The convicted former congressman said he would not feel safe at CCA on Market Street.
YOUNGSTOWN — The federal Bureau of Prisons, not inmate James A. Traficant Jr., decides where he goes to transition back into society.
The former congressman, through his caseworker at the Federal Medical Center in Rochester, Minn., requested placement at a halfway facility in Akron or Cleveland instead of Community Corrections Association on Market Street, said Richard J. Billak, CCA chief executive officer. Traficant said he would not feel safe at CCA because Billak testified at Traficant’s racketeering trial in 2002.
In March 2002, Billak testified that Traficant interceded to get contractor Anthony Bucci, who had been at a federal prison in North Carolina in the early 1990s, transferred to CCA. He also testified about another inmate sent to CCA with Traficant’s help, David Sugar Jr.
Sugar’s father, A. David Sugar Sr., admitted that he committed perjury, obstruction of justice and witness tampering in the Traficant case, according to Vindicator files.
Traficant accepted free goods, services and labor at his horse farm from Bucci, Sugar Sr. and others and paid them with congressional favors, not cash.
Arrangements were made last month to have Traficant, 67, report to CCA on March 9 to complete his eight-year federal prison sentence, which expires Sept. 2 Then he’ll serve three years’ supervised release.
The Bureau of Prisons typically sends inmates to halfway facility up to six months before their scheduled prison release date to allow them to transition back into society and reconnect with family.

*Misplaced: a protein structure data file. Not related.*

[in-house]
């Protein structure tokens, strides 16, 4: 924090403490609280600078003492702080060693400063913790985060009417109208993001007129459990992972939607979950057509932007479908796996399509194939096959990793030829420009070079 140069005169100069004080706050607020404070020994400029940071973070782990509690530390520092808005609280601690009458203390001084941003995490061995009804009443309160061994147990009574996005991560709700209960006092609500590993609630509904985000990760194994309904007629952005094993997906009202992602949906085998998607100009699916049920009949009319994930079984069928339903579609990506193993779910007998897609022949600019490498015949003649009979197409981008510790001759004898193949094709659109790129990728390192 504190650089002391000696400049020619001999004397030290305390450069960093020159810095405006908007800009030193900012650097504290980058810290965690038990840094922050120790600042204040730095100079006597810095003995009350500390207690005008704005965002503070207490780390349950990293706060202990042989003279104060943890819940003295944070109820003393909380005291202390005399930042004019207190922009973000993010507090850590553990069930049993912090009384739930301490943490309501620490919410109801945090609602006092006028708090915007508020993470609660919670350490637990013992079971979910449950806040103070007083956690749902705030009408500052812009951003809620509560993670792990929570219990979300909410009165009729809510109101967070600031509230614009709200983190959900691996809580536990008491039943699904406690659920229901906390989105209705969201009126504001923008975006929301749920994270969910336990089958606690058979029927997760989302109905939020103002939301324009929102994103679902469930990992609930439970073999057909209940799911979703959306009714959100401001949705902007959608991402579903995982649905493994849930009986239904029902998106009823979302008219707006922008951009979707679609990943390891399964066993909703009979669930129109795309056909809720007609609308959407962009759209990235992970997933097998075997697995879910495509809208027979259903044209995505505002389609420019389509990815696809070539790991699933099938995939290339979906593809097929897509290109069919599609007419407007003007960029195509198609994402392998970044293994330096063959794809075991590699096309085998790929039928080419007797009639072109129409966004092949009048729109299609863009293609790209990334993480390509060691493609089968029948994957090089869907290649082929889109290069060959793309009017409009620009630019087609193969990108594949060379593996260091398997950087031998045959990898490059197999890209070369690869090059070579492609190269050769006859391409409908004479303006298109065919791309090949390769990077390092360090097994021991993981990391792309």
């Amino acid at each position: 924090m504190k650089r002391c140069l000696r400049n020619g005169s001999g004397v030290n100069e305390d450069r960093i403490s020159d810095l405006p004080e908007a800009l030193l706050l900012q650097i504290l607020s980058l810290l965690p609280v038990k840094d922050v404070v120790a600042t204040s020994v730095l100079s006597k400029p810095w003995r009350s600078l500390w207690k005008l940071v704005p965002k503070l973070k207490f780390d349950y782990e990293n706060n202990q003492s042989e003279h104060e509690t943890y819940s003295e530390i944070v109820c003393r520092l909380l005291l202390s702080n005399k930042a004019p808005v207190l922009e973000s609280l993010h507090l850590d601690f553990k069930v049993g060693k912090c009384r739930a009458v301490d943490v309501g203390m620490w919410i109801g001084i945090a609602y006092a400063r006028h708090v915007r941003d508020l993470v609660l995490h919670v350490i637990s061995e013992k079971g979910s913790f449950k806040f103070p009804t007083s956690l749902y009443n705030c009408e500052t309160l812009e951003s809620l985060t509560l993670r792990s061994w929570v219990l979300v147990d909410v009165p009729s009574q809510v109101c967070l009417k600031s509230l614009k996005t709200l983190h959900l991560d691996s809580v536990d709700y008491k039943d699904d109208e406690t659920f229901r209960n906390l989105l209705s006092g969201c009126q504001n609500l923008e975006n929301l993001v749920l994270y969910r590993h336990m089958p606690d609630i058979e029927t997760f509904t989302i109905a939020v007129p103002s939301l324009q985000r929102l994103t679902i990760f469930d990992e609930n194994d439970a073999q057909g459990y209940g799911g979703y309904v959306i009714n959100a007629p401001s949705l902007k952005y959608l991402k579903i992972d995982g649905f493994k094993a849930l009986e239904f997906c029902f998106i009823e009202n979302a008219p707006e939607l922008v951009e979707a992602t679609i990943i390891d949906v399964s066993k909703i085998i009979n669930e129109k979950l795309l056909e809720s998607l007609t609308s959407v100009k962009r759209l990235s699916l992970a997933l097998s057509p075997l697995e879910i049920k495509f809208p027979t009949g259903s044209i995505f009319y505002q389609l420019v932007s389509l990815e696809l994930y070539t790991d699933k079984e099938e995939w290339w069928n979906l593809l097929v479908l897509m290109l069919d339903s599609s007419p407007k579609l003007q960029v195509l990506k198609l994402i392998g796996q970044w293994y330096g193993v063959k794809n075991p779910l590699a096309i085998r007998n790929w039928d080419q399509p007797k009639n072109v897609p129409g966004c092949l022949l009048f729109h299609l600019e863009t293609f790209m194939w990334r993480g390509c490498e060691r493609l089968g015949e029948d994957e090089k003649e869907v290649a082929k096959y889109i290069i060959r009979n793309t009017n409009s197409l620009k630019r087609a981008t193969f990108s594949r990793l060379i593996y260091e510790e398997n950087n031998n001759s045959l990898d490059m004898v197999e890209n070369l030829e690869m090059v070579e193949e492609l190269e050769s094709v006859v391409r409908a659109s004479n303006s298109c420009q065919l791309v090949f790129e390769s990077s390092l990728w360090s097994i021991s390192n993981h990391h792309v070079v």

The Bureau of Prisons this week denied Traficant’s request to go to another facility, which leaves him with two options — come to CCA in March or stay in prison until September, Billak said. He expects to hear sometime this month what Traficant intends to do.
Billak said he has no role in the program at CCA and would likely have no contact with Traficant. He told prison officials that as long as Traficant does what is required at CCA, there should be no problems.
CCA has a 28-bed area for federal inmates, generally two to three to a room. An adjoining common room (lounge) has two phones and a TV that isn’t turned on until after dinner.
Inmates have house assignments such as cleaning the laundry room and bathroom, vacuuming, and washing dishes. No alcohol is permitted. Before the end of a 14-day medical assessment and orientation period, Traficant must find a full-time job approved by CCA.
If Traficant stays problem free at CCA for three months, he will transfer to home confinement for the final three months. If he violates any conditions imposed on him by CCA or the Bureau of Prisons, he will be returned to federal prison. The conditions include getting and keeping a job, no contraband, no insubordination and clean urine — free of drugs and alcohol.
Traficant will be given a urine test every day that he returns to CCA after work, Billak said.
Traficant, of Poland, can go home for visits, three to six hours at a time on weekends, within his first month. After that, the time extends to six to nine hours on Saturdays and Sundays for the next two months.
He’s not allowed to ride around town. CCA will make several random calls to his home while he’s there to check on him, Billak said. He’s also not allowed to be around other felons.
In April 2002, a jury in Cleveland found the nine-term Democrat guilty of all 10 counts he faced — including racketeering, bribery, obstruction of justice and tax evasion. The jury, after a 10-week trial, believed that he took kickbacks from high-level staffers, used other staffers as farmhands on federal time, accepted cash gifts and services from businessmen, cheated on his taxes and tried to influence witnesses.
The U.S. House of Representatives, using the trial transcript, found “clear and convincing evidence” that he broke House rules. The vote was 420-1 to expel him July 24, 2002, a week before he was sentenced.